On May 3 it will be a year since Maddie McCann, 3, was apparently abducted from her holiday resort in the Algarve. JON CLARKE was the first UK journalist on the scene that day. Here, he analyses the catalogue of errors that hampered the investigation right from the start
I HAD spent a number of days trying to piece together the most mysterious disappearance of modern times. The three-year-old had literally vanished without trace. But ultimately, as it turned out, it wasn’t such a surprise.
Here I was on a Sunday – four days after Maddie McCann had gone missing – and a pair of overzealous Portuguese border guards were rifling through my car, irrelevent of the press pass I had shown them.
A real show of force, it was, of course, too little too late for a police force that hadn’t even bothered to inform the border of a missing toddler for 12 hours. And worse still took two full days before they actually got organised to start searching vehicles.
Aside from the fact that the CCTV had not been working on the A22 motorway as it tore along the short hour-and-a-half drive to the Spanish border – nor at the expensive Mark Warner resort where the McCann family were staying – it was a fairly comprehensive police disaster.
I had been in Praia de Luz since noon on the day after her disappearance. I had been scrambled by the British dailies to urgently cover the key first few hours of the investigation as they desperately tried to bring in their big guns, via Frankfurt, Rome and even Oslo.
Some 15 hours after Maddie had disappeared, it was straight away apparent that the investigation was lacking urgency.
Sniffer dogs had yet to arrive and any number of neighbours, friends and locals had been traipsing in and out of the holiday apartment where Maddie had been staying with her parents Gerry and Kate McCann and her twin siblings.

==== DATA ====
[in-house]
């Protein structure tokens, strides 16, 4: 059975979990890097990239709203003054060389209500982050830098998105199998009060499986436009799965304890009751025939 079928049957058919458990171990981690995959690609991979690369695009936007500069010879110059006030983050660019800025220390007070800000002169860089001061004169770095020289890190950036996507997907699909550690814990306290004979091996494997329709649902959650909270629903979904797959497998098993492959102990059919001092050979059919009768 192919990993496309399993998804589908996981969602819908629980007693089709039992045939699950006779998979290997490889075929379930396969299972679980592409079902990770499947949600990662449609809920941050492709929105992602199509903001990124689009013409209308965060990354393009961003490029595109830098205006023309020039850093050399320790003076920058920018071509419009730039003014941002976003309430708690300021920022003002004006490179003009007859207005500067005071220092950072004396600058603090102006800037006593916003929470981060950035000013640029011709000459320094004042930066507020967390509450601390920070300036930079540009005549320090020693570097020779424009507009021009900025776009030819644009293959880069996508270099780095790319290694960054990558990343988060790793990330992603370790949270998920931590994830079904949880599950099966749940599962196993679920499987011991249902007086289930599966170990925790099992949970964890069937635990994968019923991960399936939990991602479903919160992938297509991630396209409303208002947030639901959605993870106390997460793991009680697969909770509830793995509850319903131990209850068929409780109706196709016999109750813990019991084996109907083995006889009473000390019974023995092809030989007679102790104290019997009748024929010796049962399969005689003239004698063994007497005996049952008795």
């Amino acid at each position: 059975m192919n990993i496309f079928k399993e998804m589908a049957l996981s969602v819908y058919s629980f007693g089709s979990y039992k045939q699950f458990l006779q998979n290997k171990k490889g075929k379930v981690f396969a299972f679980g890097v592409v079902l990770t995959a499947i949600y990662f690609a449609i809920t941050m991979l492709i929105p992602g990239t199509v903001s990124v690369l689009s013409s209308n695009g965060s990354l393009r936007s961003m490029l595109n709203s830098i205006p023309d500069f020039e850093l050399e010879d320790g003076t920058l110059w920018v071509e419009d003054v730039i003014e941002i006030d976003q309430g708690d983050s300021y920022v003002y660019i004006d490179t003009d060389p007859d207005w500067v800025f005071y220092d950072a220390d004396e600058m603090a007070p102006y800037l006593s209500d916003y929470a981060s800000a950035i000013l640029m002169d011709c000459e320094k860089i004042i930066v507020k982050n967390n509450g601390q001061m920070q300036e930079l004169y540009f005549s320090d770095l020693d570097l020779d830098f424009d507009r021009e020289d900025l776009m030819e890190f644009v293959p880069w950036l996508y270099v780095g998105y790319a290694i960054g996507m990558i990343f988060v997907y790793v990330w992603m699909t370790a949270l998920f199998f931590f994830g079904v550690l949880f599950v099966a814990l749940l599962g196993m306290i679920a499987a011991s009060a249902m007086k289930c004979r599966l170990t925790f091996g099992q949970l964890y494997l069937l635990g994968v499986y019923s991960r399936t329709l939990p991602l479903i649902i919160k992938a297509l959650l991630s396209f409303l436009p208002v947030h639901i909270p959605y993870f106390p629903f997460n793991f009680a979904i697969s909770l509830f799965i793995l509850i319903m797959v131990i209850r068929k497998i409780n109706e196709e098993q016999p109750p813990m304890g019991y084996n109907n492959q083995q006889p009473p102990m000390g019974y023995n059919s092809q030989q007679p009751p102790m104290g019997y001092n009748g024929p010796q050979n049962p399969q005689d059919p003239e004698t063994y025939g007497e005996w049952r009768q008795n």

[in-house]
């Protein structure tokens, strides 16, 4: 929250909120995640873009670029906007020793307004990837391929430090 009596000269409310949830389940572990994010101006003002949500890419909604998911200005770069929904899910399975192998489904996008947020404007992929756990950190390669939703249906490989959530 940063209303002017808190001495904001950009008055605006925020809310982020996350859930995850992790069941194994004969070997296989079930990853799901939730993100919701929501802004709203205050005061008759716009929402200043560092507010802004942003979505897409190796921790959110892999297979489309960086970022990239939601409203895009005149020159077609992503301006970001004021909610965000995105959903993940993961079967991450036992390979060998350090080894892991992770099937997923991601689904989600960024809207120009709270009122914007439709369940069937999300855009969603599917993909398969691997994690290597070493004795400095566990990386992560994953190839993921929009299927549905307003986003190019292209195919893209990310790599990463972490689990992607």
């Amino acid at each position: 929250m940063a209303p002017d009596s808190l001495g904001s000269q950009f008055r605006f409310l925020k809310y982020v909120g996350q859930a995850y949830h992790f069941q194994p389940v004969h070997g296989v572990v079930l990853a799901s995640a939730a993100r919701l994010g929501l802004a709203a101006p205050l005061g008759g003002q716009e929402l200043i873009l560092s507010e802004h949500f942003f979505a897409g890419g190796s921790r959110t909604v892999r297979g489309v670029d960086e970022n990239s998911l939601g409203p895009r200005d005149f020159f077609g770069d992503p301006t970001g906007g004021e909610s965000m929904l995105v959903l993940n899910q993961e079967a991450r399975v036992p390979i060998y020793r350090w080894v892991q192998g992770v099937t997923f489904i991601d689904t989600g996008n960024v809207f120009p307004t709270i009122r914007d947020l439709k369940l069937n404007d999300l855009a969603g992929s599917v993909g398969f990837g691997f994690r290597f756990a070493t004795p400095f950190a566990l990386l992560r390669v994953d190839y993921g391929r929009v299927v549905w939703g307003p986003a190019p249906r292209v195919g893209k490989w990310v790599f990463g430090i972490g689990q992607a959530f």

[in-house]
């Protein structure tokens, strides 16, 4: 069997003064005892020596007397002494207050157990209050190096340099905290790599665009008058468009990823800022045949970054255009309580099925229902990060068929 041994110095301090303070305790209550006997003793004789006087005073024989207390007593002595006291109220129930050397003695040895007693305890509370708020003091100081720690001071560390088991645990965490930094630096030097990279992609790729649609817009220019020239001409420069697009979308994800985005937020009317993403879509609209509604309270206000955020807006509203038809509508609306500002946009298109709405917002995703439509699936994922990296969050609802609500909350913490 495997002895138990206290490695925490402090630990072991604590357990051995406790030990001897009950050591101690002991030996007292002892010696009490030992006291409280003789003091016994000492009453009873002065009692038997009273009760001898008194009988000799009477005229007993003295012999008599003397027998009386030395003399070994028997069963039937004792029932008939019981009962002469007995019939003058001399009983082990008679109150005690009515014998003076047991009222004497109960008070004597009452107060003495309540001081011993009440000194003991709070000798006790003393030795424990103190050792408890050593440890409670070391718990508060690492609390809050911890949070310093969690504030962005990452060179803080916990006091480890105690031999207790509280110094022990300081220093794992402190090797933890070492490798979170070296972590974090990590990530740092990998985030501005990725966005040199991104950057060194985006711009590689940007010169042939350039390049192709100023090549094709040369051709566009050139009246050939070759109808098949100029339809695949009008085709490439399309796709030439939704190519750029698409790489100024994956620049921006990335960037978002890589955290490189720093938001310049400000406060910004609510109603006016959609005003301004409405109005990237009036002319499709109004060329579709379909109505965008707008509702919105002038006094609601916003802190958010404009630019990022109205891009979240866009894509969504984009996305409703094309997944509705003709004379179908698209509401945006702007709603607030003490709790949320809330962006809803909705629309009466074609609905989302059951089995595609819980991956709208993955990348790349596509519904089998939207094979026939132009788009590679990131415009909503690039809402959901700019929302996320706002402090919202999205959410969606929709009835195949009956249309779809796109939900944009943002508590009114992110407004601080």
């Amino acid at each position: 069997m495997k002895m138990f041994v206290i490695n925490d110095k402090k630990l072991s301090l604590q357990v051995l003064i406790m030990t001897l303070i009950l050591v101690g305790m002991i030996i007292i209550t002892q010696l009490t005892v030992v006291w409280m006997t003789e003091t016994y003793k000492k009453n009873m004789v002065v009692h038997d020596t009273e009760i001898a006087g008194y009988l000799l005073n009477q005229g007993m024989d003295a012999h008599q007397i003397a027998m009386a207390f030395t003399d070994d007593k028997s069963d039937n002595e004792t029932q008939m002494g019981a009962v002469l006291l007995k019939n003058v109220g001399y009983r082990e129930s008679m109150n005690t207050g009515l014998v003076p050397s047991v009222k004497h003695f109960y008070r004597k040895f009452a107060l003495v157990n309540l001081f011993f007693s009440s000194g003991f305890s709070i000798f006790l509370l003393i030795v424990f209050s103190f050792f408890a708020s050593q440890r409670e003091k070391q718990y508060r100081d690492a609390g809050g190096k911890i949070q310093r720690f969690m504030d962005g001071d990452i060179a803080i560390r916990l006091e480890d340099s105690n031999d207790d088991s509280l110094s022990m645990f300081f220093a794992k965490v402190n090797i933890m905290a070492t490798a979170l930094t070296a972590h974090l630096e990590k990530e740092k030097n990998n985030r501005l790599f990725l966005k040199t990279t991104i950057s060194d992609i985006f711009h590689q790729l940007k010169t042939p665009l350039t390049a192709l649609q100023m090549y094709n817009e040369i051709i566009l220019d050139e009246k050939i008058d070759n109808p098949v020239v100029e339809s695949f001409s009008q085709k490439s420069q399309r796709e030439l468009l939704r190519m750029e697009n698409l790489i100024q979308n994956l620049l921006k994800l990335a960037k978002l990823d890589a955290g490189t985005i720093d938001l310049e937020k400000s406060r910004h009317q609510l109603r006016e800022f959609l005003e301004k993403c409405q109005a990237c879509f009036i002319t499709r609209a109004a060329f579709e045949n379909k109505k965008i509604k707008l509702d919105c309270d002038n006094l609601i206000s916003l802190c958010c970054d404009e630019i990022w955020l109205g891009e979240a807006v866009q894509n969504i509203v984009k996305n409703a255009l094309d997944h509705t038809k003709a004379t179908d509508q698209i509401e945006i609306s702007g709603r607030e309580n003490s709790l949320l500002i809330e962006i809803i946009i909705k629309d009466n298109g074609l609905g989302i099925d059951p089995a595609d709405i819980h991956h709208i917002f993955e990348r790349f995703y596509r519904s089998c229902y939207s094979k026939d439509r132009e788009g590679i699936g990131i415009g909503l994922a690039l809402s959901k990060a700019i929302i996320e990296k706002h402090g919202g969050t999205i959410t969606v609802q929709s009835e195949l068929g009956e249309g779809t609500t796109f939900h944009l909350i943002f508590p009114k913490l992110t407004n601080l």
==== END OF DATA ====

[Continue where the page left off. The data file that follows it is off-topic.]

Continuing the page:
People wandered around aimlessly, holding photocopies of the girl. Staff at the resort looked bewildered and unsure what to do.
Most interestingly of all, was the local constabulary’s choice of translater; neighbour Robert Murat, who had direct line of sight of the apartment from the house he shared nearby with his mother. Police never checked his background or his alibi and he was used only because he spoke Portuguese. More on him later.
Bedding was allowed to be washed
Evidence then, was contaminated then from the very first hour. In Britain and America, such an abduction would have triggered an almost instant police dragnet — sniffer dogs and helicopters would have scoured the area while the child’s picture would have been handed to the Press and TV to make it public as fast as possible.
None of this happened and, bizarrely, the Portuguese police decided that a lack of publicity was the best option, to keep suspects in the dark about the investigation’s progress.
But their first big error was failing to seal off the crime scene until later the following day. With all the “helpers” traipsing through the property, any DNA clues found would be as good as useless.
Police boss, Inspector ‘No Clues’ Olegario Sousa – as he was soon dubbed – admitted more than 20 people had entered the apartment touching furniture and opening and closing doors and windows.
But it got worse and it later emerged that police had failed to send Madeleine’s bedding for forensic tests. By the time they revisited the apartment 24 hours after she was taken, cleaners had washed the sheets, blankets and pillowcases. Vital fibres from the abductor’s clothing, or even their fingerprints, may have been lost.
It took the police nearly two weeks before they started interrogating their first suspect. Yes, their first translater Robert Murat.